Awards & More

Issue Date: 
October 22, 2007

Anthony Delitto, chair of the Department of Physical Therapy in the School of Health and Rehabilitation Sciences, is the first Pitt faculty member to receive the Mary McMillan Award from the American Physical Therapy Association (APTA). The award is given to acknowledge and honor a member of the APTA who has made a distinguished contribution to the profession and to provide the recipient with an opportunity to share his or her achievements and ideas with members through a lecture presented at the association’s annual conference. Delitto will address the annual APTA conference June 2008 in San Antonio.

Michael L. Boninger, professor of physical and medical rehabilitation and associate dean for medical student research in Pitt’s School of Medicine, is the recipient of the eighth annual Ben L. Boynton, M.D., Lectureship. This honor is given through the Department of Physical Medicine and Rehabilitation at the Northwestern University Feinberg School of Medicine.

Robert J. Weber, professor and chair of pharmacy and therapeutics in Pitt’s School of Pharmacy, has been chosen to receive the Clifton J. Latiolais Award at the Association of Schools of Public Health (ASPH) Midyear Clinical Meeting at Ohio State University. The annual award is given to an OSU graduate who demonstrates exemplary career accomplishments in hospital pharmacy.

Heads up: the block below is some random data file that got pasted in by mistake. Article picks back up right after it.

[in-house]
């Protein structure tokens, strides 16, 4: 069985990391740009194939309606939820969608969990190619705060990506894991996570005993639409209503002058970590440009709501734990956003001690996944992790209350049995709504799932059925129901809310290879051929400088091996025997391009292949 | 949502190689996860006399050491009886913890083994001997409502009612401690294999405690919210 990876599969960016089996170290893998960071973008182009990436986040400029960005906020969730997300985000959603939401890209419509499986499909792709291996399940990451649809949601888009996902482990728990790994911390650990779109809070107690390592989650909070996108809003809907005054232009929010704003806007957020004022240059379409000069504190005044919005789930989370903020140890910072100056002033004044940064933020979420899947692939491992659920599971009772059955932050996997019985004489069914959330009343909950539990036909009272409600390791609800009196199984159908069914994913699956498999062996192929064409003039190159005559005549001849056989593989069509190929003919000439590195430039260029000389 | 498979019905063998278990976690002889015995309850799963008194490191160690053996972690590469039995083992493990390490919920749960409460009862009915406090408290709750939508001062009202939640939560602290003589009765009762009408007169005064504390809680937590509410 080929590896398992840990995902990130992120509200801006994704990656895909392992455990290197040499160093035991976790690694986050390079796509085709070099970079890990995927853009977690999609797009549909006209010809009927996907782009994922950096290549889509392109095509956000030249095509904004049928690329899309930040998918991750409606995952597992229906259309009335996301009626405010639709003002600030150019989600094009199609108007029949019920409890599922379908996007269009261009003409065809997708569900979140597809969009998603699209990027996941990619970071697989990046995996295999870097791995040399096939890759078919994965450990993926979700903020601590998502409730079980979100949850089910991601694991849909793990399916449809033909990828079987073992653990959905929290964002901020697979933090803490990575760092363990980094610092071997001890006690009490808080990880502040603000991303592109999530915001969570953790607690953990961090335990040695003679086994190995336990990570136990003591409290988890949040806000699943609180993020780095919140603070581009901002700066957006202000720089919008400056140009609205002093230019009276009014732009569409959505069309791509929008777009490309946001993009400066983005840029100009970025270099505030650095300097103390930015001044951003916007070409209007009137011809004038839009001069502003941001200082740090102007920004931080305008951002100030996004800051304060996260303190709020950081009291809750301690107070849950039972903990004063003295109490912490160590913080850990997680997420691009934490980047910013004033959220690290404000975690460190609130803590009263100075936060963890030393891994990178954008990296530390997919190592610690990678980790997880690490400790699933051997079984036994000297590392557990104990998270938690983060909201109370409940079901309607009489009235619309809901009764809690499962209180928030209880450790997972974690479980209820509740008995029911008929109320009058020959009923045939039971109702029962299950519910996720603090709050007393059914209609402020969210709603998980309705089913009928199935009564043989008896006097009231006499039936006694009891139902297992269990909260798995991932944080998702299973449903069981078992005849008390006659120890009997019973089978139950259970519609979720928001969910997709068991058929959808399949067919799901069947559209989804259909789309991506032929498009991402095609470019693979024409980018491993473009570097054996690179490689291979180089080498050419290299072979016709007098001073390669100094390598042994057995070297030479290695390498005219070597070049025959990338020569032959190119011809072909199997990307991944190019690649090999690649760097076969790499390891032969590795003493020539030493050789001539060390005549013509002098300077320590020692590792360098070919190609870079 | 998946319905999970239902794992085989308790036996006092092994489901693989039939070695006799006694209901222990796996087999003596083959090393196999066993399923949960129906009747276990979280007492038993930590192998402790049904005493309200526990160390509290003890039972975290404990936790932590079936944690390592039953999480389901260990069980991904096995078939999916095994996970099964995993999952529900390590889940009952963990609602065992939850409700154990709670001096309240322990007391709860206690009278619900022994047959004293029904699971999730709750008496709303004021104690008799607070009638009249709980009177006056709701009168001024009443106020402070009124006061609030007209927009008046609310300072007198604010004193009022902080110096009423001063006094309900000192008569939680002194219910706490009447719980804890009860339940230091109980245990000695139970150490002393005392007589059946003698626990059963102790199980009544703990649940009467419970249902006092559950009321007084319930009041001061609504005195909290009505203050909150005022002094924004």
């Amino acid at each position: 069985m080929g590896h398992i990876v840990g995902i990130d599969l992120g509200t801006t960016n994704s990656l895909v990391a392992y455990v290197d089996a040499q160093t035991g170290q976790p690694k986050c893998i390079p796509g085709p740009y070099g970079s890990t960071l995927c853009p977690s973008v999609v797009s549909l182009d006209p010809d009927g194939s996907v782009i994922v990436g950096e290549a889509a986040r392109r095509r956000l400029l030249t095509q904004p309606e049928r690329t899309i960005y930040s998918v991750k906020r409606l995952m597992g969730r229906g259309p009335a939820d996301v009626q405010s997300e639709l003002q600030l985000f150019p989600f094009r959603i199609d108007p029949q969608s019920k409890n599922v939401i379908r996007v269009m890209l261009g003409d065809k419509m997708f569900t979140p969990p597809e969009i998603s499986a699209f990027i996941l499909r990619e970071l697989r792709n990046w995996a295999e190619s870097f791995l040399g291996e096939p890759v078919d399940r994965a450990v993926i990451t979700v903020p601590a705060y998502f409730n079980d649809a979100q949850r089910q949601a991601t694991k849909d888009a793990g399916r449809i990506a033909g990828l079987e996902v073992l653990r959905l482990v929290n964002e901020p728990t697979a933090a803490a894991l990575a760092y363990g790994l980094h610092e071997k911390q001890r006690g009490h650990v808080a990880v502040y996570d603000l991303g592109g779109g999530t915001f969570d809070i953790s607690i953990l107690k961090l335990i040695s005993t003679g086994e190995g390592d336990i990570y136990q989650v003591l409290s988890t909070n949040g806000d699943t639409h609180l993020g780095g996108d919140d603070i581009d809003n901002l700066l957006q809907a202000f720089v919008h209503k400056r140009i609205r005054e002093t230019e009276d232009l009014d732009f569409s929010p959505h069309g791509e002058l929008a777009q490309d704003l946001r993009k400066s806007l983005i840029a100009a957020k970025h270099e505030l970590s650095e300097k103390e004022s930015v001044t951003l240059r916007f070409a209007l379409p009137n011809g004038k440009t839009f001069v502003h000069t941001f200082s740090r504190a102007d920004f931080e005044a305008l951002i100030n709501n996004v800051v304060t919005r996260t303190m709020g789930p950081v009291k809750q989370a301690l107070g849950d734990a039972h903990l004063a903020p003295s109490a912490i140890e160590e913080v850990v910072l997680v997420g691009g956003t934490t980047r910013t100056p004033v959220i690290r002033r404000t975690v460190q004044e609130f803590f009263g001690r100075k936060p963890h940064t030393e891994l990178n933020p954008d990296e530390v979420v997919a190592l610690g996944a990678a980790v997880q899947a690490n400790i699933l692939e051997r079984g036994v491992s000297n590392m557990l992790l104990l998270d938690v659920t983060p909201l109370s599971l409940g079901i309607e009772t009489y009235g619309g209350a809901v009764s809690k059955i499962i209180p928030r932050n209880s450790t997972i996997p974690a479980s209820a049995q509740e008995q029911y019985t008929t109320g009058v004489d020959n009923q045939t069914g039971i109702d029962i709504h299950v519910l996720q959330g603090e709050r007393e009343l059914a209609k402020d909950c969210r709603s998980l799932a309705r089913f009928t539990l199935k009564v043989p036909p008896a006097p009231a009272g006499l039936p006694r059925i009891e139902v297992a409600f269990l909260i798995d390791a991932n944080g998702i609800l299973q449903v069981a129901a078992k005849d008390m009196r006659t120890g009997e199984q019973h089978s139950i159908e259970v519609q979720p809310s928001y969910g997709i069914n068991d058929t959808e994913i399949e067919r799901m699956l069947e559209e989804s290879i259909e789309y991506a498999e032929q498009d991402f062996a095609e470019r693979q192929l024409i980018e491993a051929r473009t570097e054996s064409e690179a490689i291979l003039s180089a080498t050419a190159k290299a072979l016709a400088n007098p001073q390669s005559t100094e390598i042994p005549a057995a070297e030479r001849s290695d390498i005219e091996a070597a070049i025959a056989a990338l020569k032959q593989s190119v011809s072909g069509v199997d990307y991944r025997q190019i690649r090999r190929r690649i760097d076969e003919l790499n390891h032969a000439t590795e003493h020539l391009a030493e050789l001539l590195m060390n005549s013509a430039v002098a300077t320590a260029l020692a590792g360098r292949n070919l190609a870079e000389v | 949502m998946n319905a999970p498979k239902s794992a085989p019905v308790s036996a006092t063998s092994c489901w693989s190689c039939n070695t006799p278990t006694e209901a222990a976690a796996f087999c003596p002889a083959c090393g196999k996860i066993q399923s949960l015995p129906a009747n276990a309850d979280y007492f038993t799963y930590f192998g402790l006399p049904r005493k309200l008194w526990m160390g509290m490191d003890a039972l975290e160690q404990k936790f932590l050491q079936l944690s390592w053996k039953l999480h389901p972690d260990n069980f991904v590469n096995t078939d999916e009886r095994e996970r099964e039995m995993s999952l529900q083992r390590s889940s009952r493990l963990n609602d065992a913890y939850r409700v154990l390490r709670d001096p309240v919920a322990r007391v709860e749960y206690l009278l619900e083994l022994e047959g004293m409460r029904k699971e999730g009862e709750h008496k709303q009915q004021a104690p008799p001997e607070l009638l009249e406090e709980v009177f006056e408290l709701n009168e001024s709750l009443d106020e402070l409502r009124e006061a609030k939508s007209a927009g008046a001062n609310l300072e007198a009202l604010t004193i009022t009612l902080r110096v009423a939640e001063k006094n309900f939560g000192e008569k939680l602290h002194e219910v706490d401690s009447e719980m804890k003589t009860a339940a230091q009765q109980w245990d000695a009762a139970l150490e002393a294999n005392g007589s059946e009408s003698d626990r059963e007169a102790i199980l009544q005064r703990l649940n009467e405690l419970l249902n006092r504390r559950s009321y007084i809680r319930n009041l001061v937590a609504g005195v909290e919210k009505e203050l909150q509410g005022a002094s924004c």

Marilyn Hravnak, assistant professor in Pitt’s School of Nursing, has been chosen to receive the 2008 Norma J. Shoemaker Award for Critical Care Nursing Excellence at the Society of Critical Care Medicine (SCCM) Awards Presentation in February in Honolulu. The award is presented in recognition of an active SCCM nurse member who demonstrates superiority in critical care practice.

L. Dade Lunsford, Lars Leksell Professor of Neurological Surgery at the University of Pittsburgh and codirector of UPMC’s Center For Image-Guided Neurosurgery, was the honored guest and featured speaker at the 2007 Annual Congress of Neurological Surgeons meeting in San Diego in September.

Hans-Christoph Pape, chief of the orthopedic trauma division in the Department of Orthopedic Surgery in Pitt’s School of Medicine, has been appointed to the editorial board of the Journal of Trauma: Injury, Infection and Critical Care. Pape was chosen for his expertise in trauma care and his review of manuscripts submitted to the Journal of Trauma. He will serve on the board for five years.

Kristine Schonder, assistant professor in Pitt’s School of Pharmacy, was appointed to serve as a member of the American College of Clinical Pharmacy Educational Affairs Committee. The committee is developing a pharmacotherapy curriculum tool kit to assist schools and colleges of pharmacy in shaping their own curricula.

Alexander Doemling, professor in the Department of Pharmaceutical Sciences in Pitt’s School of Pharmacy, conducted the short course, Multicomponent Reaction Chemistry and Its Applications to Drug Discovery, at the University of Bologna in Italy. He conducted the same course at the Technical University of Vienna in Austria, where he stayed as a visiting professor. The course also will be held at the Universities of Lund and Göteborg in Sweden in December.